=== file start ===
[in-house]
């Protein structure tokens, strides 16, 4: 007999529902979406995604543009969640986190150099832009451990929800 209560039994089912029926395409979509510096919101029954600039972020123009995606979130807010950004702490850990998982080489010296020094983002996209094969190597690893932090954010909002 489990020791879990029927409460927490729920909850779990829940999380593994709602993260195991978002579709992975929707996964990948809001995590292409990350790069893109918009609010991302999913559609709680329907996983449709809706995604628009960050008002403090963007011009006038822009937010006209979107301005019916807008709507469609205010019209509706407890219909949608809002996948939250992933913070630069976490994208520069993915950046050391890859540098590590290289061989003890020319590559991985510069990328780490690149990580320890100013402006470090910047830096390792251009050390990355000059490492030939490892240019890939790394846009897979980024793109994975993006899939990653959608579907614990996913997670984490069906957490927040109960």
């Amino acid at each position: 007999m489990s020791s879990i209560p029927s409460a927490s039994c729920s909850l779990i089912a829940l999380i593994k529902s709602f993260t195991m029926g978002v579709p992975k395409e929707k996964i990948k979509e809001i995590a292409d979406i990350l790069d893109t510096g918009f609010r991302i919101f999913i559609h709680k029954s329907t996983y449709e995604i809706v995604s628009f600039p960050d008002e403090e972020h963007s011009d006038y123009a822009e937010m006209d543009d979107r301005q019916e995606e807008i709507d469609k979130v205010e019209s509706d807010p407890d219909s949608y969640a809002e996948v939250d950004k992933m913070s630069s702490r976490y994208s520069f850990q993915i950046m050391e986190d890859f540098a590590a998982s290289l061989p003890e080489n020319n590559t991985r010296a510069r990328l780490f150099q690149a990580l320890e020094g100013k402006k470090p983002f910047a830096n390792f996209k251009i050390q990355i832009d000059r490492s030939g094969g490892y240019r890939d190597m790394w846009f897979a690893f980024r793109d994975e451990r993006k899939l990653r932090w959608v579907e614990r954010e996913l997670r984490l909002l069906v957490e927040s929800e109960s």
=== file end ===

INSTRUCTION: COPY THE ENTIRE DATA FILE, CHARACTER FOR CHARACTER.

[in-house]
């Protein structure tokens, strides 16, 4: 007999529902979406995604543009969640986190150099832009451990929800 209560039994089912029926395409979509510096919101029954600039972020123009995606979130807010950004702490850990998982080489010296020094983002996209094969190597690893932090954010909002 489990020791879990029927409460927490729920909850779990829940999380593994709602993260195991978002579709992975929707996964990948809001995590292409990350790069893109918009609010991302999913559609709680329907996983449709809706995604628009960050008002403090963007011009006038822009937010006209979107301005019916807008709507469609205010019209509706407890219909949608809002996948939250992933913070630069976490994208520069993915950046050391890859540098590590290289061989003890020319590559991985510069990328780490690149990580320890100013402006470090910047830096390792251009050390990355000059490492030939490892240019890939790394846009897979980024793109994975993006899939990653959608579907614990996913997670984490069906957490927040109960």
């Amino acid at each position: 007999m489990s020791s879990i209560p029927s409460a927490s039994c729920s909850l779990i089912a829940l999380i593994k529902s709602f993260t195991m029926g978002v579709p992975k395409e929707k996964i990948k979509e809001i995590a292409d979406i990350l790069d893109t510096g918009f609010r991302i919101f999913i559609h709680k029954s329907t996983y449709e995604i809706v995604s628009f600039p960050d008002e403090e972020h963007s011009d006038y123009a822009e937010m006209d543009d979107r301005q019916e995606e807008i709507d469609k979130v205010e019209s509706d807010p407890d219909s949608y969640a809002e996948v939250d950004k992933m913070s630069s702490r976490y994208s520069f850990q993915i950046m050391e986190d890859f540098a590590a998982s290289l061989p003890e080489n020319n590559t991985r010296a510069r990328l780490f150099q690149a990580l320890e020094g100013k402006k470090p983002f910047a830096n390792f996209k251009i050390q990355i832009d000059r490492s030939g094969g490892y240019r890939d190597m790394w846009f897979a690893f980024r793109d994975e451990r993006k899939l990653r932090w959608v579907e614990r954010e996913l997670r984490l909002l069906v957490e927040s929800e109960s």